Spatial patterns of transport-effective flow at three small confluences: Relation to channel morphology

Tanya Shukla, Quinn W. Lewis, Bruce L. Rhoads

Research output: Contribution to journalArticlepeer-review


The spatial patterns of transport-effective flows at confluences and the relation of these patterns to channel morphology remain poorly understood. This field study uses acoustic Doppler current profiler measurements to explore the spatial structure of different transport-effective flows at three small stream confluences where measurements of flow structure have been obtained previously using electromagnetic current meters or acoustic Doppler velocimeters for events incapable of mobilizing bed material or for transport-effective events with much smaller discharges. Results show that flow accelerates from upstream to downstream for all six measured flows and that in each case a distinct region of velocity deficit exists within the confluence. Accelerating flow within this velocity-deficit region eventually transforms into the high-velocity core of flow downstream of the confluence. Patterns of secondary flow are indicative of helical motion, with some helical cells exhibiting senses of rotation inconsistent with patterns of streamline curvature defined by patterns of depth-averaged velocity vectors—a type of fluid motion that contrasts with flow structure documented at lower stages. Channel form, especially bed morphology, generally reflects acceleration of flow at the confluences; all three sites exhibit zones of scour. Despite mobility of bed material during measured flows, channel morphology does not change substantially at any of the sites, but systematic change in channel form for two different transport-effective events with different momentum flux ratios is observed at one of the three confluences. At this confluence, the type of change documented during the two events is consistent with previous work on changes in morphology before and after events with different momentum flux ratios. The results of this study improve understanding of the connections between flow structure and channel form at small lowland stream confluences.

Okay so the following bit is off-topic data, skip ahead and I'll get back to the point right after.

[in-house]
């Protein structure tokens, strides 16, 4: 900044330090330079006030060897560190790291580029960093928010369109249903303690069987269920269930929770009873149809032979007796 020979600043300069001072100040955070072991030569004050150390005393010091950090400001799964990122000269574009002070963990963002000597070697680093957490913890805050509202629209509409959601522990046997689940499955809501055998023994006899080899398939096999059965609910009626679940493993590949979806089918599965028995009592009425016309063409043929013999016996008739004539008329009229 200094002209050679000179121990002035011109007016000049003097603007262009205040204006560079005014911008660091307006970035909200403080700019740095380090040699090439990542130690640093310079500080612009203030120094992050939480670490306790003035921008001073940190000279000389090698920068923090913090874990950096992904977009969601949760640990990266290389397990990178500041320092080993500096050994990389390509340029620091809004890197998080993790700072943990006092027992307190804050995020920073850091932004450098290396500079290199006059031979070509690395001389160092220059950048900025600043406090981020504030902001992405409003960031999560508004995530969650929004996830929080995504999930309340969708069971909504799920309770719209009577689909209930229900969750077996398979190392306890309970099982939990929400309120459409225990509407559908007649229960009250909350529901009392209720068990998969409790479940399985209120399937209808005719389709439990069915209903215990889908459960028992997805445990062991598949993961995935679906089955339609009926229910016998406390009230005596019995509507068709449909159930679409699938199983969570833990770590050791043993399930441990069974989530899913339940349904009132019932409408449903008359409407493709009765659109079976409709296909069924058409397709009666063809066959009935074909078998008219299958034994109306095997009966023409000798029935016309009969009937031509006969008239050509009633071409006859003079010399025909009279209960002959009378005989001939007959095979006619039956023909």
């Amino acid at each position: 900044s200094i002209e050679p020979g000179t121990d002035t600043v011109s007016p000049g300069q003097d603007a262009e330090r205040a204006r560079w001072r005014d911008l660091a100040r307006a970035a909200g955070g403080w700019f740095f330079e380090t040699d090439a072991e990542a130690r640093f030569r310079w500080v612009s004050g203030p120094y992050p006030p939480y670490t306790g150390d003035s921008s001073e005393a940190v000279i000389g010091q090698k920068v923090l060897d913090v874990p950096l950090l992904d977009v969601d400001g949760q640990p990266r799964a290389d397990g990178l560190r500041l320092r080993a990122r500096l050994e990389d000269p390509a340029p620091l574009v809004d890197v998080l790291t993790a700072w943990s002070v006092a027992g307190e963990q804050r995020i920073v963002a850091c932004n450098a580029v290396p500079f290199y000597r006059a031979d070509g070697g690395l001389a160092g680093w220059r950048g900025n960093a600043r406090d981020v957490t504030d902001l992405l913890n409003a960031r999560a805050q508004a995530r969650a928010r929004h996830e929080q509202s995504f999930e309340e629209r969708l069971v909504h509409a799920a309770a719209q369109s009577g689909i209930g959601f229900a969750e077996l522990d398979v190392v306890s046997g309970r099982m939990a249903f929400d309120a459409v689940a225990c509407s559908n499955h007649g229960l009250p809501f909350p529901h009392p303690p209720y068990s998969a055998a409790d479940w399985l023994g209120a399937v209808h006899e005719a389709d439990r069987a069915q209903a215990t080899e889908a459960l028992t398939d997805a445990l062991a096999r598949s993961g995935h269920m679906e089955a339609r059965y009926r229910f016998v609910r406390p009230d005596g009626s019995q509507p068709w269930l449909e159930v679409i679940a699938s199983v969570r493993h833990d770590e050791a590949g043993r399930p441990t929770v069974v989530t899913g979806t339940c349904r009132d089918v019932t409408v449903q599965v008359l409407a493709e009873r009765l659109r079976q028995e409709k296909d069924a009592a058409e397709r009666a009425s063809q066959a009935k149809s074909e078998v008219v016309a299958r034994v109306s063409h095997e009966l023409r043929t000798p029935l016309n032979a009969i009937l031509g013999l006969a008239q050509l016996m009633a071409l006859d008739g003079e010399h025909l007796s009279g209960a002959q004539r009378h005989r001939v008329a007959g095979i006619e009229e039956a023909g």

Original languageEnglish (US)
Pages (from-to)1011-1033
Number of pages23
JournalEarth Surface Processes and Landforms
Issue number5
StatePublished - Apr 2023


  • channel change
  • confluence
  • flow structure
  • helical motion
  • transport-effective flow

ASJC Scopus subject areas

  • Geography, Planning and Development
  • Earth-Surface Processes
  • Earth and Planetary Sciences (miscellaneous)


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